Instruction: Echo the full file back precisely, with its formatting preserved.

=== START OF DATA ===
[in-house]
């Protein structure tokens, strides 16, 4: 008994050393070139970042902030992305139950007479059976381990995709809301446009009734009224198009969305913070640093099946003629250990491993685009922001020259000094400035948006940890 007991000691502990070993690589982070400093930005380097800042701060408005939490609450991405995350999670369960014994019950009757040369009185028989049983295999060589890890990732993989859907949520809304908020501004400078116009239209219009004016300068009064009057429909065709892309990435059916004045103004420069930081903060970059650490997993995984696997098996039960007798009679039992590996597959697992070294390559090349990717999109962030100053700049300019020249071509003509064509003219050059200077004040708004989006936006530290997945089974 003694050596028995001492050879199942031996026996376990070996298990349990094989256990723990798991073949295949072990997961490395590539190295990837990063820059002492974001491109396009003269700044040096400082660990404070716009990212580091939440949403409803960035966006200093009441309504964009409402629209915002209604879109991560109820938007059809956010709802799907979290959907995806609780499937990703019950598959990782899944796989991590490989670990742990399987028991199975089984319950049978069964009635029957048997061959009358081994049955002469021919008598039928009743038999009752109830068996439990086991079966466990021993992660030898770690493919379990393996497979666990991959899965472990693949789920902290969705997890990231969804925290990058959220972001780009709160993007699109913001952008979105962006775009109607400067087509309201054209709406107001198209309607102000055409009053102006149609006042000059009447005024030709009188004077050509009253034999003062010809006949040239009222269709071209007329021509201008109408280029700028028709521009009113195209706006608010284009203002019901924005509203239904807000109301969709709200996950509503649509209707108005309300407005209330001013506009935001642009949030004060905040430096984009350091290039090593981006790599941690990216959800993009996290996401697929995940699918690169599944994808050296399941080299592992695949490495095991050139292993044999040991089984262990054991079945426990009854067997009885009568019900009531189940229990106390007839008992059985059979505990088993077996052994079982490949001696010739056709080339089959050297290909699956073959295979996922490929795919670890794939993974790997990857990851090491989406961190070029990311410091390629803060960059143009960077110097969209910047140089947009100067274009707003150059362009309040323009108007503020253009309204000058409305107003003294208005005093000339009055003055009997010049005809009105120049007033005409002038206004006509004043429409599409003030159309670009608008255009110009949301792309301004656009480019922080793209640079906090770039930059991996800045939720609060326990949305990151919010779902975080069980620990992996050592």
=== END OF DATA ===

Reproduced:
[in-house]
């Protein structure tokens, strides 16, 4: 008994050393070139970042902030992305139950007479059976381990995709809301446009009734009224198009969305913070640093099946003629250990491993685009922001020259000094400035948006940890 007991000691502990070993690589982070400093930005380097800042701060408005939490609450991405995350999670369960014994019950009757040369009185028989049983295999060589890890990732993989859907949520809304908020501004400078116009239209219009004016300068009064009057429909065709892309990435059916004045103004420069930081903060970059650490997993995984696997098996039960007798009679039992590996597959697992070294390559090349990717999109962030100053700049300019020249071509003509064509003219050059200077004040708004989006936006530290997945089974 003694050596028995001492050879199942031996026996376990070996298990349990094989256990723990798991073949295949072990997961490395590539190295990837990063820059002492974001491109396009003269700044040096400082660990404070716009990212580091939440949403409803960035966006200093009441309504964009409402629209915002209604879109991560109820938007059809956010709802799907979290959907995806609780499937990703019950598959990782899944796989991590490989670990742990399987028991199975089984319950049978069964009635029957048997061959009358081994049955002469021919008598039928009743038999009752109830068996439990086991079966466990021993992660030898770690493919379990393996497979666990991959899965472990693949789920902290969705997890990231969804925290990058959220972001780009709160993007699109913001952008979105962006775009109607400067087509309201054209709406107001198209309607102000055409009053102006149609006042000059009447005024030709009188004077050509009253034999003062010809006949040239009222269709071209007329021509201008109408280029700028028709521009009113195209706006608010284009203002019901924005509203239904807000109301969709709200996950509503649509209707108005309300407005209330001013506009935001642009949030004060905040430096984009350091290039090593981006790599941690990216959800993009996290996401697929995940699918690169599944994808050296399941080299592992695949490495095991050139292993044999040991089984262990054991079945426990009854067997009885009568019900009531189940229990106390007839008992059985059979505990088993077996052994079982490949001696010739056709080339089959050297290909699956073959295979996922490929795919670890794939993974790997990857990851090491989406961190070029990311410091390629803060960059143009960077110097969209910047140089947009100067274009707003150059362009309040323009108007503020253009309204000058409305107003003294208005005093000339009055003055009997010049005809009105120049007033005409002038206004006509004043429409599409003030159309670009608008255009110009949301792309301004656009480019922080793209640079906090770039930059991996800045939720609060326990949305990151919010779902975080069980620990992996050592």